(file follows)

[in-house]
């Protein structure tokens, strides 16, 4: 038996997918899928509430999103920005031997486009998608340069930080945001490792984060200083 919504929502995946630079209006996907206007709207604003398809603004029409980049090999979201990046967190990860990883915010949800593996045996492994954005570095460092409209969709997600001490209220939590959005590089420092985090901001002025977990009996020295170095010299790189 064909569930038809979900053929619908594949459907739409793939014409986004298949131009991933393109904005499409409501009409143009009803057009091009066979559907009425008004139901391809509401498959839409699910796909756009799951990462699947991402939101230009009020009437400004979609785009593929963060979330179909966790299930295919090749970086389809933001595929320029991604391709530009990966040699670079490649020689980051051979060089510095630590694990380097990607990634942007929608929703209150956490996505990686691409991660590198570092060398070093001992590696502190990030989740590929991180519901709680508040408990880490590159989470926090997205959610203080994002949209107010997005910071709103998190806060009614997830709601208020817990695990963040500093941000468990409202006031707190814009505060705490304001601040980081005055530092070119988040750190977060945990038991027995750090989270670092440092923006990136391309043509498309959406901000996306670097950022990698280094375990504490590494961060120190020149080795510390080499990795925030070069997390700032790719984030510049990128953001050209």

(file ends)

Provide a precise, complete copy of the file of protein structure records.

[in-house]
């Protein structure tokens, strides 16, 4: 038996997918899928509430999103920005031997486009998608340069930080945001490792984060200083 919504929502995946630079209006996907206007709207604003398809603004029409980049090999979201990046967190990860990883915010949800593996045996492994954005570095460092409209969709997600001490209220939590959005590089420092985090901001002025977990009996020295170095010299790189 064909569930038809979900053929619908594949459907739409793939014409986004298949131009991933393109904005499409409501009409143009009803057009091009066979559907009425008004139901391809509401498959839409699910796909756009799951990462699947991402939101230009009020009437400004979609785009593929963060979330179909966790299930295919090749970086389809933001595929320029991604391709530009990966040699670079490649020689980051051979060089510095630590694990380097990607990634942007929608929703209150956490996505990686691409991660590198570092060398070093001992590696502190990030989740590929991180519901709680508040408990880490590159989470926090997205959610203080994002949209107010997005910071709103998190806060009614997830709601208020817990695990963040500093941000468990409202006031707190814009505060705490304001601040980081005055530092070119988040750190977060945990038991027995750090989270670092440092923006990136391309043509498309959406901000996306670097950022990698280094375990504490590494961060120190020149080795510390080499990795925030070069997390700032790719984030510049990128953001050209």